Here is the question:

There are 17 distinct positive integers such that none of them has a prime factor exceeding 10. Show that product of some two of them is a square.

Now, how to do this using Pigeon Hole Principle? I have absolutely no idea about that here. The fact that we have to prove here doesn't even seem intuitive at all. Please help.


  • $\begingroup$ Each integer is in the form $2^a 3^b 5^c 7^d$. Consider the parities of $a,b,c,d$ for each integer. $\endgroup$ – player3236 Sep 29 at 16:11
  • $\begingroup$ 2, 3, 5, 7 are primes less than 10. What kind of numbers can you form by multiplying just these numbers amongst themselves if you need to construct 17 different numbers? Use that logic and build your solution. $\endgroup$ – vvgiri Sep 29 at 16:19

The primes below 10 are 4:


So each of your numbers has the form:

$2^a \cdot 3^b \cdot 5^c \cdot 7^d$

There 16 possible tuples (a,b,c,d) when each of $a,b,c,d$ is viewed modulo 2.

We define each pigeonhole as the sequence $(A,B,C,D)$ where A,B,C,D are the residues of a,b,c,d respectively when divided by 2. There are 16 possible pigeonholes ($2 \cdot 2 \cdot 2 \cdot 2$).

This means you can find two numbers $X,Y$ among those 17 such that their tuples

$a_1,b_1,c_1,d_1$ and $a_2,b_2,c_2,d_2$

are such that

$a_1$ and $a_2$ are both odd or both even
$b_1$ and $b_2$ are both odd or both even
$c_1$ and $c_2$ are both odd or both even
$d_1$ and $d_2$ are both odd or both even

Now multiply X and Y and you get a square because

$a_1 + a_2$, $b_1 + b_2$, $c_1 + c_2$, $d_1 + d_2$

will all be even.

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    $\begingroup$ Actually I did, but it came out to be wrong, because there are 16 tuples when all powers are odd.But what after that? What if one power was odd and other were even?? So, please the provide the full solution.Thanks. $\endgroup$ – nmnsharma_007 Sep 29 at 16:14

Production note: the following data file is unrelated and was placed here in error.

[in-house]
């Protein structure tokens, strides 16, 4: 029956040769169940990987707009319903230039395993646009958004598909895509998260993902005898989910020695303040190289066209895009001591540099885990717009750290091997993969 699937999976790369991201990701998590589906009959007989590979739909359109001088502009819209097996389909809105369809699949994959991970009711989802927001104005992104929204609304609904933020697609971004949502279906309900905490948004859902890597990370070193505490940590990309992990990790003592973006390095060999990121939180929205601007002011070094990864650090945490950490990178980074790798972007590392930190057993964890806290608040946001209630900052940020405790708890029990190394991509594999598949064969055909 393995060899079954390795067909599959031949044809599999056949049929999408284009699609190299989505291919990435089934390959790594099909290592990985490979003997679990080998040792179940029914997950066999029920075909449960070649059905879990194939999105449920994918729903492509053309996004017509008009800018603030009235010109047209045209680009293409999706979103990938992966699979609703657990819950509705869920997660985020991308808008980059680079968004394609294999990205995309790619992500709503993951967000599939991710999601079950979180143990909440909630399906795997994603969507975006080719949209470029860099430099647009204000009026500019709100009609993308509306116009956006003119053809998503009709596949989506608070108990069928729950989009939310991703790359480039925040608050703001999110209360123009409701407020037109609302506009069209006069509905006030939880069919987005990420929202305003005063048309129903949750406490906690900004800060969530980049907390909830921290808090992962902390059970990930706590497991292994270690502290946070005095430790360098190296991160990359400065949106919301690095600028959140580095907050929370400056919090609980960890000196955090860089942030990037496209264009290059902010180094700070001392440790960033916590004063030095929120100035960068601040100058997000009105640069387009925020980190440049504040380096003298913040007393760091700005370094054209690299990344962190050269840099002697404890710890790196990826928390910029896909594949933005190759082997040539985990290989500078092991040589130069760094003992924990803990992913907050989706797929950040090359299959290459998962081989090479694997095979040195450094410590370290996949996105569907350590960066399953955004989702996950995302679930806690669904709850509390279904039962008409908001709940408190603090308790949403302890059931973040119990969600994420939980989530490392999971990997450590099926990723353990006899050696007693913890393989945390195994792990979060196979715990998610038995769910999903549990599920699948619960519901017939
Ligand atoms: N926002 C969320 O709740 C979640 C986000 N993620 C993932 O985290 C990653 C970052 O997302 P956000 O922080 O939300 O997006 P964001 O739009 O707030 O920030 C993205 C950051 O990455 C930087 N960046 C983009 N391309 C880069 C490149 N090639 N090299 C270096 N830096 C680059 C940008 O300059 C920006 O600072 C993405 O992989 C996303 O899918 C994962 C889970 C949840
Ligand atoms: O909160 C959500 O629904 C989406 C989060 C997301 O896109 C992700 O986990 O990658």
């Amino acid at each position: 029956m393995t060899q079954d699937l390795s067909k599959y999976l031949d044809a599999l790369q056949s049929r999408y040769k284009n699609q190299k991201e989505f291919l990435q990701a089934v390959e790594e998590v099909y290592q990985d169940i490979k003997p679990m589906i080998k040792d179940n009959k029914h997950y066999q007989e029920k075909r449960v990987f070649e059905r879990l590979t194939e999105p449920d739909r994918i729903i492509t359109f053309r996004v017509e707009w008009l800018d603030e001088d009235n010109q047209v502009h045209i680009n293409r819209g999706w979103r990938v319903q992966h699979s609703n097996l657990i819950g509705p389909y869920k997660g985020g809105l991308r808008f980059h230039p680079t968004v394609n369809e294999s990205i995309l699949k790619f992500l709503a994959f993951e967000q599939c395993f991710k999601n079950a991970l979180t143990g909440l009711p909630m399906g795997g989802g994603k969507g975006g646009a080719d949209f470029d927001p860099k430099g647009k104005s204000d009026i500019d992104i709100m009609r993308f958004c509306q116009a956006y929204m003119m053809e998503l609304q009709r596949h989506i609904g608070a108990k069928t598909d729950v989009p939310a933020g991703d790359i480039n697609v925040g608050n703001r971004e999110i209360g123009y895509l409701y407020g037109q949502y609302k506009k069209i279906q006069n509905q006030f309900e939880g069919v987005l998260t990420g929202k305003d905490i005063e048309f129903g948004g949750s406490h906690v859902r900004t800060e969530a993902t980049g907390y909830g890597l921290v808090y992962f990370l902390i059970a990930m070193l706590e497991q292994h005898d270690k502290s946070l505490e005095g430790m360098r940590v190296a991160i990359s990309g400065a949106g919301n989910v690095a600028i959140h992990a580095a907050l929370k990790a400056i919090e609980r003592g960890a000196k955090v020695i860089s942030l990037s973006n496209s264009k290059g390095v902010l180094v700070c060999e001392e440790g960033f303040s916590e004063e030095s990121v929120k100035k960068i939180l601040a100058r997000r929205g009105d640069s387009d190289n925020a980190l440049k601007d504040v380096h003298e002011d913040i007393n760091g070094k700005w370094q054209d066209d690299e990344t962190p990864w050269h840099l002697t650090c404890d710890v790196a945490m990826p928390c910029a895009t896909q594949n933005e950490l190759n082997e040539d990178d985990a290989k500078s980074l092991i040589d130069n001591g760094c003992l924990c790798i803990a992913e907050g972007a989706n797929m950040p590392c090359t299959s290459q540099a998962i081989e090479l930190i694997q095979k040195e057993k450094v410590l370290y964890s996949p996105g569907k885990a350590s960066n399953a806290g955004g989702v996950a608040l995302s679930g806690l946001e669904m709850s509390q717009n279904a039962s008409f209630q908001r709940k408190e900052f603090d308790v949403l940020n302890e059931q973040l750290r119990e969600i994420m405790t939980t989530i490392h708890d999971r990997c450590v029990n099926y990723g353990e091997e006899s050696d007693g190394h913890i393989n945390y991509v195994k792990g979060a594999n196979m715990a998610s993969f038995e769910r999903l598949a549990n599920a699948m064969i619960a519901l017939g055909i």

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    $\begingroup$ How did you make sure that in case of 17 integers it will surely happen?Am i missing something? $\endgroup$ – nmnsharma_007 Sep 29 at 16:18
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    $\begingroup$ @nmnsharma_007 Yes, you seem to be missing a lot. Think some more. $\endgroup$ – peter.petrov Sep 29 at 16:20
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    $\begingroup$ Oh!!! If I understood correctly, since we have 4 numbers and hence 16 tuples are possible, then if a 17th tuple exists, it must surely be a repetitive one and so when multiplied by its previous existence, it will give a square.is it correct? $\endgroup$ – nmnsharma_007 Sep 29 at 16:22
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    $\begingroup$ @nmnsharma_007 Yeah, exactly. $\endgroup$ – peter.petrov Sep 29 at 16:27

First note that there are $4$ distinct primes less than $10$: $2,3,5$, and $7$.

Next, note that a positive integer is a square if and only if the exponent of each prime in its prime factorization is even.

Consider the prime factorizations of the $17$ distinct positive integers $n_1,...,n_{17}$: \begin{align*} n_1 &=2^{a_1}3^{b_1}5^{c_1}7^{d_1}\\ n_2 &=2^{a_2}3^{b_2}5^{c_2}7^{d_2}\\ &\vdots\\ n_{17} &=2^{a_{17}}3^{b_{17}}5^{c_{17}}7^{d_{17}}. \end{align*}

Then the product of integers $n_i$ and $n_j$ is: $$(n_i)(n_j) = 2^{a_i+a_j}3^{b_i+b_j}5^{c_i+c_j}7^{d_i+d_j}.$$

So you need to show using the pigeonhole principle that you can find $i$ and $j$ such that all of the exponents $(a_i+a_j)$, $(b_i+b_j)$, $(c_i+c_j)$, and $(d_i+d_j)$ are even. To have an even sum, we must add odd+odd or even+even. So you are looking for the parity of all the exponents to be the same. Do you see how to define the pigeonholes to show you can always do this?

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    $\begingroup$ how to define the pigeon holes? I suck at that already $\endgroup$ – nmnsharma_007 Sep 29 at 16:17
  • $\begingroup$ The pigeonholes are sequences of length 4 formed by just 0s and 1s. E.g. (0,1,0,1) is one such pigeonhole. (1,1,0,1) is another and so on. $\endgroup$ – peter.petrov Sep 29 at 16:18

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